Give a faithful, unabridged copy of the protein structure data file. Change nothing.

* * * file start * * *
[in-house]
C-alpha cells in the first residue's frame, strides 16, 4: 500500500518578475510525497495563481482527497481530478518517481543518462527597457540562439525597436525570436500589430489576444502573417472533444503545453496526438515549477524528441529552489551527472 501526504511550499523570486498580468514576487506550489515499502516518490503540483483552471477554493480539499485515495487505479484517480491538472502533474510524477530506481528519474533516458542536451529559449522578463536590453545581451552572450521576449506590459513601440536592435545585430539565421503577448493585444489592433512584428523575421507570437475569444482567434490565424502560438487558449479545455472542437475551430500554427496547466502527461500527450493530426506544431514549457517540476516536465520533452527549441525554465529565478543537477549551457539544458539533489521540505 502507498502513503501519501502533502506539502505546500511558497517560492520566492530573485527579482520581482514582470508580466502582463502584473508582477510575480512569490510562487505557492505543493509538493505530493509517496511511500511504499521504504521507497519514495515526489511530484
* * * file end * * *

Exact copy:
[in-house]
C-alpha cells in the first residue's frame, strides 16, 4: 500500500518578475510525497495563481482527497481530478518517481543518462527597457540562439525597436525570436500589430489576444502573417472533444503545453496526438515549477524528441529552489551527472 501526504511550499523570486498580468514576487506550489515499502516518490503540483483552471477554493480539499485515495487505479484517480491538472502533474510524477530506481528519474533516458542536451529559449522578463536590453545581451552572450521576449506590459513601440536592435545585430539565421503577448493585444489592433512584428523575421507570437475569444482567434490565424502560438487558449479545455472542437475551430500554427496547466502527461500527450493530426506544431514549457517540476516536465520533452527549441525554465529565478543537477549551457539544458539533489521540505 502507498502513503501519501502533502506539502505546500511558497517560492520566492530573485527579482520581482514582470508580466502582463502584473508582477510575480512569490510562487505557492505543493509538493505530493509517496511511500511504499521504504521507497519514495515526489511530484